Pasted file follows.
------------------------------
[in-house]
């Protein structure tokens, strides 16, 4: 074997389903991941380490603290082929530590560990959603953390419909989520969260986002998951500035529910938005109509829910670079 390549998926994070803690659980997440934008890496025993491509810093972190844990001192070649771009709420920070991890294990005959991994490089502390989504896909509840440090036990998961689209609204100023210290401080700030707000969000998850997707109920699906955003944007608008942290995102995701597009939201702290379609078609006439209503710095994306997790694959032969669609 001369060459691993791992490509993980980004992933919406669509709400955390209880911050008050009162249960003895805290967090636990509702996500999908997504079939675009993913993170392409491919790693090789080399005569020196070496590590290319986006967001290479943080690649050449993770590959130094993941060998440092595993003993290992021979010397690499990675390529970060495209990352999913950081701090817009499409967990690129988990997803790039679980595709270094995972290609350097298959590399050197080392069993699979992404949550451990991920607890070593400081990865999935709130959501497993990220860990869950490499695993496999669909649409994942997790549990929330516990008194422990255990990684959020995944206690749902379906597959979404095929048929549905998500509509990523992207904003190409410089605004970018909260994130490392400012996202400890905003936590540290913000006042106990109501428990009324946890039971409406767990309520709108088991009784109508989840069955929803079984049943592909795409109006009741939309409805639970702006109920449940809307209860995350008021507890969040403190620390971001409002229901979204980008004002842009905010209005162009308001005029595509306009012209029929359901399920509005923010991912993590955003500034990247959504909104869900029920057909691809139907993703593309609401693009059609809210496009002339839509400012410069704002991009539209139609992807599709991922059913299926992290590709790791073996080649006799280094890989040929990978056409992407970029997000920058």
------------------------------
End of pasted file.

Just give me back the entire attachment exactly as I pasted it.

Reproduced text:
[in-house]
């Protein structure tokens, strides 16, 4: 074997389903991941380490603290082929530590560990959603953390419909989520969260986002998951500035529910938005109509829910670079 390549998926994070803690659980997440934008890496025993491509810093972190844990001192070649771009709420920070991890294990005959991994490089502390989504896909509840440090036990998961689209609204100023210290401080700030707000969000998850997707109920699906955003944007608008942290995102995701597009939201702290379609078609006439209503710095994306997790694959032969669609 001369060459691993791992490509993980980004992933919406669509709400955390209880911050008050009162249960003895805290967090636990509702996500999908997504079939675009993913993170392409491919790693090789080399005569020196070496590590290319986006967001290479943080690649050449993770590959130094993941060998440092595993003993290992021979010397690499990675390529970060495209990352999913950081701090817009499409967990690129988990997803790039679980595709270094995972290609350097298959590399050197080392069993699979992404949550451990991920607890070593400081990865999935709130959501497993990220860990869950490499695993496999669909649409994942997790549990929330516990008194422990255990990684959020995944206690749902379906597959979404095929048929549905998500509509990523992207904003190409410089605004970018909260994130490392400012996202400890905003936590540290913000006042106990109501428990009324946890039971409406767990309520709108088991009784109508989840069955929803079984049943592909795409109006009741939309409805639970702006109920449940809307209860995350008021507890969040403190620390971001409002229901979204980008004002842009905010209005162009308001005029595509306009012209029929359901399920509005923010991912993590955003500034990247959504909104869900029920057909691809139907993703593309609401693009059609809210496009002339839509400012410069704002991009539209139609992807599709991922059913299926992290590709790791073996080649006799280094890989040929990978056409992407970029997000920058």